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Full Story: Bruins Beat Penguins in Gritty Battle, 2-1



Pittsburgh Penguins game Boston Bruins Brandon Tanev

With five games in seven days, the Pittsburgh Penguins probably expected a few bumps and bruises. They probably didn’t expect the percolating street fight with the Boston Bruins on Tuesday night. A key injury, a key ejection, and Boston forward Trent Frederic’s wrist shot through traffic sunk the Penguins six-game win streak. Boston won 2-1 at PPG Paints Arena on Tuesday night.

The Penguins game elevated from physical to outright chippy after Boston defenseman Jared Tinordi’s solid open-ice hit on Penguin star Evgeni Malkin early in the first period.

Penguins goalie Casey DeSmith made his ninth start of the season. Boston gave 23-year-old rookie Dan Vladar his NHL debut. Penguins center Teddy Blueger was a surprise scratch. The goalies did their job, but the story of the game was two thunderous hits.

“We’ve been on such a good run, we’re not going to let this affect us,” DeSmith said.

Evgeni Malkin has scored in every game this March. However, early in the first period, Tinordi crunched Malkin in the corner. It was a clean hit with a bad result.

Malkin left the ice and went to the locker room. He returned for one power-play shift, but he left the ice again and did not return.

With seven minutes remaining in the second period, Brandon Tanev took some revenge on Tinordi. Tanev raced the width of the ice along the red line and slammed Tinordi into the wall, just as Tinordi released the puck for a dump-in.

Tinordi’s back and head slammed into the wall, and he crumpled to the ice. Officials assessed Tanev a five-minute major and a game misconduct.

Officials reviewed the call, and it stood to the vociferous displeasure of the 2800 fans at PPG Paints Arena.

(Sorry yinz, I thought it was a charging major, but it’s the same hit Zach Aston-Reese put on Dylan Cozens, but with a running start. You’d be REALLY upset if Marchand did that to a Penguins defenseman). 

The make-shift Penguins PK unit was without Teddy Blueger and Tanev, the team’s top two penalty killers, yet the Penguins allowed only a few shots on goal and no high-danger chances. Mark Jankowski had a breakaway, and Sidney Crosby almost had a break.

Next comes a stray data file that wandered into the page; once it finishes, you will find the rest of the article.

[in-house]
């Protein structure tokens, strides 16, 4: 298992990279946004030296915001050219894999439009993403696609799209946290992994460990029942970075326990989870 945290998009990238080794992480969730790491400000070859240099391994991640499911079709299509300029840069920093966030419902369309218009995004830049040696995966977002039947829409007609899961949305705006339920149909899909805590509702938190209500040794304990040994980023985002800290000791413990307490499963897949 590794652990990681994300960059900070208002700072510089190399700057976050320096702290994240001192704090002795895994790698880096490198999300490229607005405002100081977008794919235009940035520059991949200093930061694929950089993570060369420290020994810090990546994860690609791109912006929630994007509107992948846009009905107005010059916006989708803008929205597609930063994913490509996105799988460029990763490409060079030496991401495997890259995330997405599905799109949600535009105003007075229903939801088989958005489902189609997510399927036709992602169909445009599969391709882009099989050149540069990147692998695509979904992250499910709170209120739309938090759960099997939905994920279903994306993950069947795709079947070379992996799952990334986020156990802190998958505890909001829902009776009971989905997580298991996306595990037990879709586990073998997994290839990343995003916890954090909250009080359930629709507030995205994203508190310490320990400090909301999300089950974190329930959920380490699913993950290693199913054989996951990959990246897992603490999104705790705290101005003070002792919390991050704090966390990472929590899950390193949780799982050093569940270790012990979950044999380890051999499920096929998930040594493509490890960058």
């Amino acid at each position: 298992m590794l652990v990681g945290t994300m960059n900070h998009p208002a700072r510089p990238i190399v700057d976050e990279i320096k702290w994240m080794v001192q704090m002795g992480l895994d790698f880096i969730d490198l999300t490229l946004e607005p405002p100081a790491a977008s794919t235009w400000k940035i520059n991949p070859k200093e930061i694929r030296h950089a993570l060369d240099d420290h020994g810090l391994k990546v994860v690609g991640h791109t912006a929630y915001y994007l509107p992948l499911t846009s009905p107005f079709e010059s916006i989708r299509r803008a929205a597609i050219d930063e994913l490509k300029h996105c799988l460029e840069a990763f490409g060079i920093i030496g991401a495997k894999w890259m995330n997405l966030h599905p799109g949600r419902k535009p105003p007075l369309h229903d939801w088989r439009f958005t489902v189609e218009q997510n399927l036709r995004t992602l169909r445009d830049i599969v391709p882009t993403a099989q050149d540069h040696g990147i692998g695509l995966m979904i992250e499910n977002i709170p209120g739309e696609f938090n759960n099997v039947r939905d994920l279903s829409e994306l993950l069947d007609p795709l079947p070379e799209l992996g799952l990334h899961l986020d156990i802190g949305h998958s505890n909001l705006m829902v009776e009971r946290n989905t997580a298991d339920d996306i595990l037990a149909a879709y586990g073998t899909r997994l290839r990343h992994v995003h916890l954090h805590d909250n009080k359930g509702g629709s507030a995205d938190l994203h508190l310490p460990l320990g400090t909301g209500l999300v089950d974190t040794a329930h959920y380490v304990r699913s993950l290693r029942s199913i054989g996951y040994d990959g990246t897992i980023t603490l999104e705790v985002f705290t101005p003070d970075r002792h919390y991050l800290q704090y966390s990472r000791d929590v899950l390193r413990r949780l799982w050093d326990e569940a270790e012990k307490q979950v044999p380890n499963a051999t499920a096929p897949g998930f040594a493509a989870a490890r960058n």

The teams traded goals in the first period. Boston scored first on a pretty power-play rush just three minutes into the game. David Pastrnak (13) streaked into the Penguins zone behind defenseman Brian Dumoulin and slipped a backhander through DeSmith.

The Penguins game eventually gained speed. In the middle of the opening period, Evan Rodrigues deflected Kasperi Kapanen’s shot. Vladar made the initial save,  but Brandon Tanev (7) slammed it into a waiting net.

Unlike Monday night, the Penguins were not badly outshot, as the shot clock stayed close to even, despite the Bruins five-minute power play in the second period.

On Monday night, the Bruins outshot the Penguins 43-26. The Penguins outshot Boston 35-33 on Tuesday.

However, in the middle of the third period, Bruins forward Trent Frederic made a late change. He yelled for the puck as he raced into the Penguins zone behind the play. Frederic (4) found a little space in the high slot and ripped it past DeSmith.

“There was a double screen there. I looked around it on the short-side,” DeSmith said. “I could tell from his release he was going far side. I slid over but it didn’t hit me.”

Game winner.

In the end, the Penguins didn’t have the necessary offensive depth to mount a credible challenge. DeSmith stopped 31 of 33 shots. Dan Vladar stopped 34 of 35 shots in his NHL debut, including a lunging stick save on Colton Sceviour.

Gold Stars:

The Penguins game was bottled by the Boston defensive strategy. And without Malkin, the top line with Sidney Crosby knew they had to carry the offense and did their best. Crosby, Jake Guentzel, and Bryan Rust combined for 14 shots.

The Penguins’ penalty kill did allow a power-play goal, but they killed the five-minute major to Tanev and gave the Penguins momentum and a chance.

Colton Sceviour had one of his finest games. He was noticeable, and that’s not always the case. Sceviour hung onto pucks and played hard low.

Black Eye: 

This won’t be popular, but Tanev’s hit was absolutely a penalty. A player cannot launch an opponent violently into the boards. Those are the exact adjectives used in the rule book. Tanev did just that.

Instead of taking a run at him, the better thing would have been to drop the mitts.

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Pittsburgh Hockey Now Editor-in-Chief, formerly 93.7 The Fan, Sportsnet Hockey Tonight, NHL Home Ice. Catch Dan tweeting @theDanKingerski and the official @pghhockeynow account.

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